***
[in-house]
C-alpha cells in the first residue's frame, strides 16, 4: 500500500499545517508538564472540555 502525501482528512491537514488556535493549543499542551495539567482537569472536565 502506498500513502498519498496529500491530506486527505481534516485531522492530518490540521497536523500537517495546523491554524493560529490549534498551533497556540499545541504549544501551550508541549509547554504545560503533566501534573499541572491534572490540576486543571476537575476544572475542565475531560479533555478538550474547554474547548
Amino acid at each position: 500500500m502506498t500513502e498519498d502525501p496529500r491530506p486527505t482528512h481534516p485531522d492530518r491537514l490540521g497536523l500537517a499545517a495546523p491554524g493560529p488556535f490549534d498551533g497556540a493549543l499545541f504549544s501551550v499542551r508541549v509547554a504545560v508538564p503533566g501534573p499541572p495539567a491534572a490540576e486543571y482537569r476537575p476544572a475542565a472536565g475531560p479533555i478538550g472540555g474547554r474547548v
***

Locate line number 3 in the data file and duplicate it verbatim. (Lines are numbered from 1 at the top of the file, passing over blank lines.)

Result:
Amino acid at each position: 500500500m502506498t500513502e498519498d502525501p496529500r491530506p486527505t482528512h481534516p485531522d492530518r491537514l490540521g497536523l500537517a499545517a495546523p491554524g493560529p488556535f490549534d498551533g497556540a493549543l499545541f504549544s501551550v499542551r508541549v509547554a504545560v508538564p503533566g501534573p499541572p495539567a491534572a490540576e486543571y482537569r476537575p476544572a475542565a472536565g475531560p479533555i478538550g472540555g474547554r474547548v